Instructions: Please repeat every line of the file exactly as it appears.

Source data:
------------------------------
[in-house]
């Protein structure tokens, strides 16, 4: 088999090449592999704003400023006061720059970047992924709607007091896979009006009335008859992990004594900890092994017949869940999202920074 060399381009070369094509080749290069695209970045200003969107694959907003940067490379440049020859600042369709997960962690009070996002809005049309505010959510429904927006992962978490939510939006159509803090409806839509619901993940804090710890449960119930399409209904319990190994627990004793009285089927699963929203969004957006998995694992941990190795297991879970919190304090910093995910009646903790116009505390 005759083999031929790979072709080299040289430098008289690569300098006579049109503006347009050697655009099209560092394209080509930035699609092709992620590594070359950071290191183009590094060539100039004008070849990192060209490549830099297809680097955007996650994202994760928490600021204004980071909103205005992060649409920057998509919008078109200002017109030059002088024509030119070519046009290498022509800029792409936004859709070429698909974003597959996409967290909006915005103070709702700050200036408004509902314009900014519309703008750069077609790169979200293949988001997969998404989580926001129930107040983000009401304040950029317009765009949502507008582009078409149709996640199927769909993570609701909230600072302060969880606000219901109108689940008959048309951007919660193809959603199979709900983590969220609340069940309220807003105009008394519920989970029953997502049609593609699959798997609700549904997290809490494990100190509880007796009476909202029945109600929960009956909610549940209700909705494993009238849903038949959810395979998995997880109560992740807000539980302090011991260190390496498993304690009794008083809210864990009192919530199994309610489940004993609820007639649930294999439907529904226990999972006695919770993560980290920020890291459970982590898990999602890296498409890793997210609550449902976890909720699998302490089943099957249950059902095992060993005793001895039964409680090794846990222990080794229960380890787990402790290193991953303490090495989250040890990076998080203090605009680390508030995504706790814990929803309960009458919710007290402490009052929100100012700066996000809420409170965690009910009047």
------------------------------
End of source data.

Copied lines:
[in-house]
């Protein structure tokens, strides 16, 4: 088999090449592999704003400023006061720059970047992924709607007091896979009006009335008859992990004594900890092994017949869940999202920074 060399381009070369094509080749290069695209970045200003969107694959907003940067490379440049020859600042369709997960962690009070996002809005049309505010959510429904927006992962978490939510939006159509803090409806839509619901993940804090710890449960119930399409209904319990190994627990004793009285089927699963929203969004957006998995694992941990190795297991879970919190304090910093995910009646903790116009505390 005759083999031929790979072709080299040289430098008289690569300098006579049109503006347009050697655009099209560092394209080509930035699609092709992620590594070359950071290191183009590094060539100039004008070849990192060209490549830099297809680097955007996650994202994760928490600021204004980071909103205005992060649409920057998509919008078109200002017109030059002088024509030119070519046009290498022509800029792409936004859709070429698909974003597959996409967290909006915005103070709702700050200036408004509902314009900014519309703008750069077609790169979200293949988001997969998404989580926001129930107040983000009401304040950029317009765009949502507008582009078409149709996640199927769909993570609701909230600072302060969880606000219901109108689940008959048309951007919660193809959603199979709900983590969220609340069940309220807003105009008394519920989970029953997502049609593609699959798997609700549904997290809490494990100190509880007796009476909202029945109600929960009956909610549940209700909705494993009238849903038949959810395979998995997880109560992740807000539980302090011991260190390496498993304690009794008083809210864990009192919530199994309610489940004993609820007639649930294999439907529904226990999972006695919770993560980290920020890291459970982590898990999602890296498409890793997210609550449902976890909720699998302490089943099957249950059902095992060993005793001895039964409680090794846990222990080794229960380890787990402790290193991953303490090495989250040890990076998080203090605009680390508030995504706790814990929803309960009458919710007290402490009052929100100012700066996000809420409170965690009910009047």